When she does this, she will realize that the breakfast dishes were not all cleared off the table. She will put one dish onto the counter and will see that the dishwasher needs run.

She will look for the soap. When she does this, she will feel a little tug at her leg. Looking down, she will notice that a toddler has attempted to change his own diaper.

Seeing the mess will remind her that she forgot to start the washing machine. She will add the mess to the machine, and, this time, she will remember to put the soap in and the lid down.

Once this is done, she will remember the pile of laundry upstairs. She will go in to fold it and will realize she has a few children patiently waiting for her attention.

Her heart will melt a little, and so she’ll ask for some hugs. And, chances are, if you give her some hugs, she’ll want some kisses to to with it.

Bad Day on a Silver Platter


It was a rough day full of clumsy, bad parenting. Some days are steak, some are macaroni and cheese. Today was more like beans and rice.

At the end of our rough day, I got everyone ready for an on-time bedtime, thinking that would help “reset” us all. Everyone was all tucked in; I was singing to my baby girl.

Then she barfed on me.

We went to the bathroom to clean things up, and then it happened for the second and third time. Now vomit stretched across the bathroom floor. It was lovely.

I ran water to give her a bath and got her all settled. She was happily playing, enjoying her bedtime stall. Suddenly, the bathroom door popped open and in flew her big brother, age five. He was curious as to why we were taking a bath in what was, to him, the middle of the night.

He made quite an entrance – surfing on a pathway of vomit, wiping out. He stood up. His sister’s dinner covered his back. Into the tub he went.

The perfect end to the perfect day. (Insert sarcasm here.)

Actually, he came to me a while later, still unable to sleep from the excitement. I asked him if it had hurt at all when he had fallen. He said it hadn’t.

Then we looked at each other and burst into laughter.

It actually was a good end to a bad day, kind of like a cookie at the end of a bad meal.

But no one here wants cookies. Too many have been tossed.

A Chore Fairy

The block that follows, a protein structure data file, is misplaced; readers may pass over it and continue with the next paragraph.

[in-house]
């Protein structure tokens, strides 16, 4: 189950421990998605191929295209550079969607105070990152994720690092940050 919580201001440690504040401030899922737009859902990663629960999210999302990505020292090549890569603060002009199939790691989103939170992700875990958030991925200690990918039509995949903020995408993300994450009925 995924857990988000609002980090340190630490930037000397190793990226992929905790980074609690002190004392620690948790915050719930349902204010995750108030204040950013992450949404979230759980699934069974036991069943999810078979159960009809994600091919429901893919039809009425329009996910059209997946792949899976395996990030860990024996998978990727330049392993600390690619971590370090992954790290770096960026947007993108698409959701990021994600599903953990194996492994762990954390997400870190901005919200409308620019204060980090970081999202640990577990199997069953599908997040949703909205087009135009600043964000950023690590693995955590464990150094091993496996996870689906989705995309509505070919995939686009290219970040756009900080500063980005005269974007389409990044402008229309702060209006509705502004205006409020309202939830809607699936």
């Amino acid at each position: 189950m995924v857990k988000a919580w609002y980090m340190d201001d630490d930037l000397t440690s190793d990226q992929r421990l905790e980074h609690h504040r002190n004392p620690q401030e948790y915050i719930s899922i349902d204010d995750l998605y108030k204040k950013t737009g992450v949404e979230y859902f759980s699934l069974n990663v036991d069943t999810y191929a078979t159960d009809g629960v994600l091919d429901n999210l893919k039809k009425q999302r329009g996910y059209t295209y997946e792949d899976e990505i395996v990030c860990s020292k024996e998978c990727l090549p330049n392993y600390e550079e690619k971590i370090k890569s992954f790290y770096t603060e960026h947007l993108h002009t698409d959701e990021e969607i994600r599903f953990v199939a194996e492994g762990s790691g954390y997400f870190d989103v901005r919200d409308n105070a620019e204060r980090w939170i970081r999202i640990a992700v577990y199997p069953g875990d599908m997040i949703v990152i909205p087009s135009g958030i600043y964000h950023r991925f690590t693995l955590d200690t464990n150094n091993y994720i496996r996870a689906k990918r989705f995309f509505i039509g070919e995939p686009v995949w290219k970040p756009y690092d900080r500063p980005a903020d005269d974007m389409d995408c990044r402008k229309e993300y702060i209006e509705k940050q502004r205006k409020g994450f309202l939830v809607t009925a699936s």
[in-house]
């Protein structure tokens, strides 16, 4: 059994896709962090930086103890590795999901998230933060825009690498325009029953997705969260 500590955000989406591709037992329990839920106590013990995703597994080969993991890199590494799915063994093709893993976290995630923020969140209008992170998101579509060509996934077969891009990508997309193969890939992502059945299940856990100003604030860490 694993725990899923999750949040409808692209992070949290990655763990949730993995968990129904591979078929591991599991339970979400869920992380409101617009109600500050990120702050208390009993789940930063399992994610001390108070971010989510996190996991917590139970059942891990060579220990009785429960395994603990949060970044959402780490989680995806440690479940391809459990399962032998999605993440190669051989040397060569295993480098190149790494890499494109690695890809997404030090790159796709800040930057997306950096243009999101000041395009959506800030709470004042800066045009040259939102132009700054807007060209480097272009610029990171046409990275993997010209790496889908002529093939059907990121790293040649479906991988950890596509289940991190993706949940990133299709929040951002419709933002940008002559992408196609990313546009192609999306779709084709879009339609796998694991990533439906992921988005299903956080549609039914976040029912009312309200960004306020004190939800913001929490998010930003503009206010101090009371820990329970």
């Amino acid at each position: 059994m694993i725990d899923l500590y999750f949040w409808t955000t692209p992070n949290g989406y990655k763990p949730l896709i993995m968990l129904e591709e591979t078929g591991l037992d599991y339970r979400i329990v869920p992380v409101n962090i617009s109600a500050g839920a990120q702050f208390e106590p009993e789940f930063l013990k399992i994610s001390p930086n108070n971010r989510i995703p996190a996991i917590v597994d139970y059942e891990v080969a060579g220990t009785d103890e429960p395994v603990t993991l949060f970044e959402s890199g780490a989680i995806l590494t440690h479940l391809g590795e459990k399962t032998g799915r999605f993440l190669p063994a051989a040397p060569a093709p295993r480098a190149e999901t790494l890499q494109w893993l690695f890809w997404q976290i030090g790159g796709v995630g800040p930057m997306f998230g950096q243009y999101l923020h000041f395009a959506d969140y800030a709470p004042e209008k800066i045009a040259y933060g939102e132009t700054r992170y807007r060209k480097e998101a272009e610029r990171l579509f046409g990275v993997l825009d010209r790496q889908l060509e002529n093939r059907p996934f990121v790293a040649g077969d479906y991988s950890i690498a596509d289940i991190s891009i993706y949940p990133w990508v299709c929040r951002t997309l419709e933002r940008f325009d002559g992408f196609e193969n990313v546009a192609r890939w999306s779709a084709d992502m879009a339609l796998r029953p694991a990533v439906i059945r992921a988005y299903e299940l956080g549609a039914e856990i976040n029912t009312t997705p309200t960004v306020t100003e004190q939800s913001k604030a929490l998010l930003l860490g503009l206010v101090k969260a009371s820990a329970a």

I wanted to make a simple job chart for use with my kids. I wanted it to be flexible and easy to manage. I also wanted it to be a very clear picture for my kids showing what was to be done and what was accomplished. And I wanted it to be cheap!

I ran to Hobby Lobby, hoping to find some sort of inspiration. As I meandered through the metals section, I found metal pieces with individual letters. They were on sale for $3 each. Perfect. I even picked up an inspirational quote for a header. I then purchased some little wood circles, magnets, and scrapbook paper. Now I was all set! (And I was only out $20 for charts for four kids!)

I made a list of chores I thought would be doable by a 7-, 5-, and 3-year old. I printed these on scrapbook paper and punched them out with a circle puncher. I modge podged them onto the wooden circles and hot glued magnets to the backs.


I displayed the letters, one for each kiddo. I explained to my boys that they would have chores to be done, and those would be displayed on the left side.


After they finished each chore, they were to move it to the right. Easy peasy.


When we first started using this, we started with the three basic, everyday chores for us: brush teeth, make bed, and get dressed. We used these basic “chores” for a few weeks, until they had the system down-pat. Nowadays they get these chores each day, along with one other chore*. Some of these chores I have had to introduce to them. Sometimes I have had to help my three-year-old do something that takes five minutes when it would have taken me two. But the responsibility and ownership I see in my kids is the real benefit.

Each night, like a little elf, I move their daily chores (brush teeth, make bed, and get dressed) to the left sides of their charts. I then remove their “extra chore” and replace it with a new one. When they wake up, they are actually excited to see what is on their chart. It’s like the Chore Fairy has visited!

It really is nice to share in the responsibility and all pitch in together! Now if only the Chore Fairy would make me a list…